SS No. 63 | Shostakovich: Symphony No. 4

by Glenn on October 17, 2017

Dmitri Shostakovich (1906–1975)

Symphony No. 4 in c minor, Op. 43

i. Allegretto poco moderato—Presto
ii. Moderato con moto
iii. Largo—Allegro

I listened to a recording by the Royal Philharmonic Orchestra, conducted by Vladimir Ashkenazy.
Recorded: Walthamstow Assembly Hall | January 1989
Label: London | D-125172

Cover artwork for Shostakovich's Symphony No. 4, performed by the Royal Philharmonic Orchestra, conducted by Vladimir Ashkenazy.

Dmitri Shostakovich began composing his Symphony No. 4 on 13 September 1935, when he was 29 years old. Eight months later the symphony was finished. In December of 1936, Fritz Stiedry and the (then) Leningrad Philharmonic were scheduled to perform the work for the first time, but during rehearsals, Shostakovich withdrew it. Over the years he would revise it. In 1946, a two-piano reduction of the work was published. It wasn’t until Shostakovich was 55 that this work was performed by an orchestra live, on 30 December 1961, with Kirill Kondrashin conducting the Moscow Philharmonic.

There are a number of theories for why Shostakovich pulled the symphony from being performed in 1936. All four theories are plausible, and it’s possible they are intertwined, that at least two or three if not all four of them taken together form the truth. The unanswerable question is to what extent the reality behind any one of these theories outweighed the others.

Theory No. 1 is that Shostakovich wasn’t satisfied with it. In his own words later in life, this symphony was “a very imperfect, long-winded work that suffers, I’d say, from ‘grandiosomania.’” Michael Steinberg notes this is interesting self-criticism in light of some of the enormous works he wrote, for example the two symphonies, Leningrad: The Year 1905 and The Year 1917. In light of the fact that he did tinker with the work over the years, he might have wanted to see it polished further.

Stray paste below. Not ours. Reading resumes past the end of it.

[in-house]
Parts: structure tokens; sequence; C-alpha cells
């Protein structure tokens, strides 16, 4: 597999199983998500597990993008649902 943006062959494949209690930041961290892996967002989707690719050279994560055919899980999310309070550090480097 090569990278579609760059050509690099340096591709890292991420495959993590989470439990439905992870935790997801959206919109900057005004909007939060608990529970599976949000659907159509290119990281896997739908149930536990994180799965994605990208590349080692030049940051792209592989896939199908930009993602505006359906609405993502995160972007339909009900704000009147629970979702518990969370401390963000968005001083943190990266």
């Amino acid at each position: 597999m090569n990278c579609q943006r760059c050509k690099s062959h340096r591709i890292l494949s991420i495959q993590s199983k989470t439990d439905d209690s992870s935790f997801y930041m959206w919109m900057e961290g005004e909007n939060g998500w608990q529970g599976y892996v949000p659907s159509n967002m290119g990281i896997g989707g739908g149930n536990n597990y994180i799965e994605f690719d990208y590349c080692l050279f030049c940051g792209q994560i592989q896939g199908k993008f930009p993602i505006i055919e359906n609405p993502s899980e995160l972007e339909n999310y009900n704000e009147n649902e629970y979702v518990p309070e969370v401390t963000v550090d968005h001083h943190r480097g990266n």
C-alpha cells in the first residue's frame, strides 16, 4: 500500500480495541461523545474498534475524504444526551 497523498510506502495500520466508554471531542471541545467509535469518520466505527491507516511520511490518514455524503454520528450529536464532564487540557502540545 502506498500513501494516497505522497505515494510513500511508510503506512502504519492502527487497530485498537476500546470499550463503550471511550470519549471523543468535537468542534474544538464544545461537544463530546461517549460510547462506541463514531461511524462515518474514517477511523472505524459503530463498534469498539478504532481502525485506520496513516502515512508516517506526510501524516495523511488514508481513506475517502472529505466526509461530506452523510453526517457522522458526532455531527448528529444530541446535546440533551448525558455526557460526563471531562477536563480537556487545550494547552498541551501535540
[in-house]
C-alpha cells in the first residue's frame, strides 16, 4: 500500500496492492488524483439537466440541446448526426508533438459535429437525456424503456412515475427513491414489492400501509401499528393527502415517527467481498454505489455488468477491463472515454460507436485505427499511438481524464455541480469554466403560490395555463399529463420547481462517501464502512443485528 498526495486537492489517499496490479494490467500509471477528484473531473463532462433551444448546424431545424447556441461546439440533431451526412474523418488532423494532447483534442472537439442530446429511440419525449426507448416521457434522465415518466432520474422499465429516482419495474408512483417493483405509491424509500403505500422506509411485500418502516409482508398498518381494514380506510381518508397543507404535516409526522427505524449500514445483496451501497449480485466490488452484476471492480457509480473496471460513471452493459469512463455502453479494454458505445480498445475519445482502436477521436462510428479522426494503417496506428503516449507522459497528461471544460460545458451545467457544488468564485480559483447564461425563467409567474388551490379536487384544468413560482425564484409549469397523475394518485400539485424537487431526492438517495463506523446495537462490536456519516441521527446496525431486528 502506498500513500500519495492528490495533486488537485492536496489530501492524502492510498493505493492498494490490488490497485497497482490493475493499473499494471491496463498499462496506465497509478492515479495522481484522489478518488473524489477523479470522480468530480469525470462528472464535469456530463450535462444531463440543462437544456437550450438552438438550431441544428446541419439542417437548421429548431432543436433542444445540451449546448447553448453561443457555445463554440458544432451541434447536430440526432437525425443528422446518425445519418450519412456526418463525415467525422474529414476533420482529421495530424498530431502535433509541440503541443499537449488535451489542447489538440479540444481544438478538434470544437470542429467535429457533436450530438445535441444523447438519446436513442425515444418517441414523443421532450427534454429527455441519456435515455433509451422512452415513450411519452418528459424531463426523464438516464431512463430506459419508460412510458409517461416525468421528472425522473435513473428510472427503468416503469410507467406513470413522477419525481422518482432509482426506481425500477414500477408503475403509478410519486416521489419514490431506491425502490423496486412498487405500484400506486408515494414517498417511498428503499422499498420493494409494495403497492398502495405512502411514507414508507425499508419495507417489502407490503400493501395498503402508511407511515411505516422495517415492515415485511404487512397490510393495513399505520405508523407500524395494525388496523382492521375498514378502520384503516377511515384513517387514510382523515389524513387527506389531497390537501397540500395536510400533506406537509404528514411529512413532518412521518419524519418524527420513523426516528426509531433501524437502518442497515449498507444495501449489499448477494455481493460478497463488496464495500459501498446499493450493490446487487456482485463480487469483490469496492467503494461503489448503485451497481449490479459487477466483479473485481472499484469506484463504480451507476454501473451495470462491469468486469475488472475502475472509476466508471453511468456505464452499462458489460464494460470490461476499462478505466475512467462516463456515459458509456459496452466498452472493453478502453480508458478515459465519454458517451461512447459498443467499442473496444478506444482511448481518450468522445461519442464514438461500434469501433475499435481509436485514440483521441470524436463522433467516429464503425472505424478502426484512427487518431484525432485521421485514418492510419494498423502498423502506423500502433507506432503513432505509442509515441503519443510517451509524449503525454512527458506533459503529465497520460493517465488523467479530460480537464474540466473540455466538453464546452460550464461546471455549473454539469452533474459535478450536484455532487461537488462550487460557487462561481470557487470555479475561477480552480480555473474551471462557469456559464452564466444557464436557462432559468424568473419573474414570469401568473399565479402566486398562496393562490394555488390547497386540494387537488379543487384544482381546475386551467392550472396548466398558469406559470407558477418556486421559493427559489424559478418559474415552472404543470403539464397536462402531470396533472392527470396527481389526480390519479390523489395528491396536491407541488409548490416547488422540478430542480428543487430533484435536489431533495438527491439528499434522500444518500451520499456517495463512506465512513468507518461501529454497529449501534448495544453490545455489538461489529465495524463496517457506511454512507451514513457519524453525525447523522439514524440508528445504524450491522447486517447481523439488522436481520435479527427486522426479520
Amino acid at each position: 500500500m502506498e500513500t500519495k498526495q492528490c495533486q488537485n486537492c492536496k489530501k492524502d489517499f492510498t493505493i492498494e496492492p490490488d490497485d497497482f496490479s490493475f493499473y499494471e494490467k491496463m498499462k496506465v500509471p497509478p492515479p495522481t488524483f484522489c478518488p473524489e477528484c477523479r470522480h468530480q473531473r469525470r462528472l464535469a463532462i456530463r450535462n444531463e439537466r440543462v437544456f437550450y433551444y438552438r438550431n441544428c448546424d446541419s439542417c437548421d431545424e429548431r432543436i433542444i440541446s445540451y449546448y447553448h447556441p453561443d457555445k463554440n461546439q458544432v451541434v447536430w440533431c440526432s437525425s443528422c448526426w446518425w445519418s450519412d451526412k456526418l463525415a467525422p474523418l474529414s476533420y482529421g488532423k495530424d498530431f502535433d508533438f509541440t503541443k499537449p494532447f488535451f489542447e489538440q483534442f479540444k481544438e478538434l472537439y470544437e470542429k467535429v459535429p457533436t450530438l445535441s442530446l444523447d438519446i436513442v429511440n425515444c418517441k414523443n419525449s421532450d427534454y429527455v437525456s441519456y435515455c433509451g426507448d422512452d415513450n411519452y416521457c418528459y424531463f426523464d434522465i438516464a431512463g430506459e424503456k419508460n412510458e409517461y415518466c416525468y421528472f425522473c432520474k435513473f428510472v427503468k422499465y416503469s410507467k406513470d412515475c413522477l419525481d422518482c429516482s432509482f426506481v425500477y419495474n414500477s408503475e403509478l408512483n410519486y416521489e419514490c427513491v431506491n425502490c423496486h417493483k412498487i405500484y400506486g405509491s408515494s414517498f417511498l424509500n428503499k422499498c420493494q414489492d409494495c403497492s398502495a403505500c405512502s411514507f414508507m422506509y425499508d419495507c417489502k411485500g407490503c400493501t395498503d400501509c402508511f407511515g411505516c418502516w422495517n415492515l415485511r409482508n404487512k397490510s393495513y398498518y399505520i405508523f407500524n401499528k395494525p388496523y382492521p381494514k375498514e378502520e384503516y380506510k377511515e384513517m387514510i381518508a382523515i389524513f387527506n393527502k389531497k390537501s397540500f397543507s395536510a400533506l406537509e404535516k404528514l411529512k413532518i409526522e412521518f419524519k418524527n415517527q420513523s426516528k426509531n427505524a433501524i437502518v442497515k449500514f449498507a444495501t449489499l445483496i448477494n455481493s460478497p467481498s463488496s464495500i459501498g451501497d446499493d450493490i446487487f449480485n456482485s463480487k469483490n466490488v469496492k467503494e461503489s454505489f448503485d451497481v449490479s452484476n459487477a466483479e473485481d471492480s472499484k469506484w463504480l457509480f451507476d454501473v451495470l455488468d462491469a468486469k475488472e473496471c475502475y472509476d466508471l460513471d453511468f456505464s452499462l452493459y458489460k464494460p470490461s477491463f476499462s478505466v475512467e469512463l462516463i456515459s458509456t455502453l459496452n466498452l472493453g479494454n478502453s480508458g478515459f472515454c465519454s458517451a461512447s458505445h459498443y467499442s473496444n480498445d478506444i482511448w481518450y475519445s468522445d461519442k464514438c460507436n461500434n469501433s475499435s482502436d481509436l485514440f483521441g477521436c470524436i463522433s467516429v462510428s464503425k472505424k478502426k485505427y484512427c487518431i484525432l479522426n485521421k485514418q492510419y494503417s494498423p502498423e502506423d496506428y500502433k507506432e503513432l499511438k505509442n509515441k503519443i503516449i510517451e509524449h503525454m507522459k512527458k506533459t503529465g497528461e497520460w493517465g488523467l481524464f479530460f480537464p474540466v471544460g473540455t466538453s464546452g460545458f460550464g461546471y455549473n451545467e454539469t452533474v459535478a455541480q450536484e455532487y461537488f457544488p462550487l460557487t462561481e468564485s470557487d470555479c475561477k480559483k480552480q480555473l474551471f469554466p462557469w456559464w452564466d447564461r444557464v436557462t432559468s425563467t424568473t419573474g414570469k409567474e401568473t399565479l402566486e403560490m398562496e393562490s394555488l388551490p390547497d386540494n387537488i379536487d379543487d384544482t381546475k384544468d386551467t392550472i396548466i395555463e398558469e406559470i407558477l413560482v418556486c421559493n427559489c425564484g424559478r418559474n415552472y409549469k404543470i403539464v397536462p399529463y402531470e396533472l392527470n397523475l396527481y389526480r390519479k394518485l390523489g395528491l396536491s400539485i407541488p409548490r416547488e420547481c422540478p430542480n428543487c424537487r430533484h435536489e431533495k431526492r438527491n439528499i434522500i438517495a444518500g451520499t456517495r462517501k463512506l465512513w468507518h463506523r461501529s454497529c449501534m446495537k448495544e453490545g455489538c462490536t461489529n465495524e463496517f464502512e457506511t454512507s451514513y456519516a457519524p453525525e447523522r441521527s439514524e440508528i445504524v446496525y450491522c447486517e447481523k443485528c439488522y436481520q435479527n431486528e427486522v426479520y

Theory No. 2 suggests that Shostakovich was not happy with the rehearsal process, that Stiedry was not doing an acceptable job bringing the music to life.

Theory No. 3 says that Shostakovich wanted to change course musically. Steinberg describes “the striking features of this music … [as] dissonance, dissociation, and an exuberant orchestral style.” He emphasizes a “high dissonance factor” in the music, which was certainly my experience. In the CD liner notes, Robert Layton describes the symphony this way:

“A much bigger work than any of its predecessors, it is surely the most exploratory in idiom and evokes an altogether more tortured and desolate world.”

So perhaps Shostakovich didn’t like where his explorations were going. Rather than push this music onto the public, Shostakovich put it into a drawer and went other places with his music.

Theory No. 4 is that it wasn’t safe for Shostakovich to have this music played. 1936 was a tough year (of many tough years) for anyone who wasn’t in the favor of the Stalin government. Purges had begun, which is euphemistic for people being killed or in some other way being removed from society. Shostakovich had already received criticism from the government for some of his music (his opera, Lady Macbeth of the Mtsensk District, was described by Pravda as “a farrago of chaotic, nonsensical sounds.”) and he was aware of writers who had lost their lives. Were composers safe? Unlikely. It was eight years after Stalin’s death that the music finally came to life.

Shostakovich was a composer living within a tension of art and politics.

A weekend ago, we were at the Oregon coast. It’s interesting to see the shape of some of the trees exposed to the harsh elements where land and sea meet. The same kind of tree planted along the Oregon coast will look very different from one planted in an inland forest. The trees on the coast have a rugged beauty.

I see Shostakovich as the coastal tree, shaped powerfully by strong circumstantial elements. You wonder what Shostakovich would have looked like (sounded like) had he been planted elsewhere.

*  *  *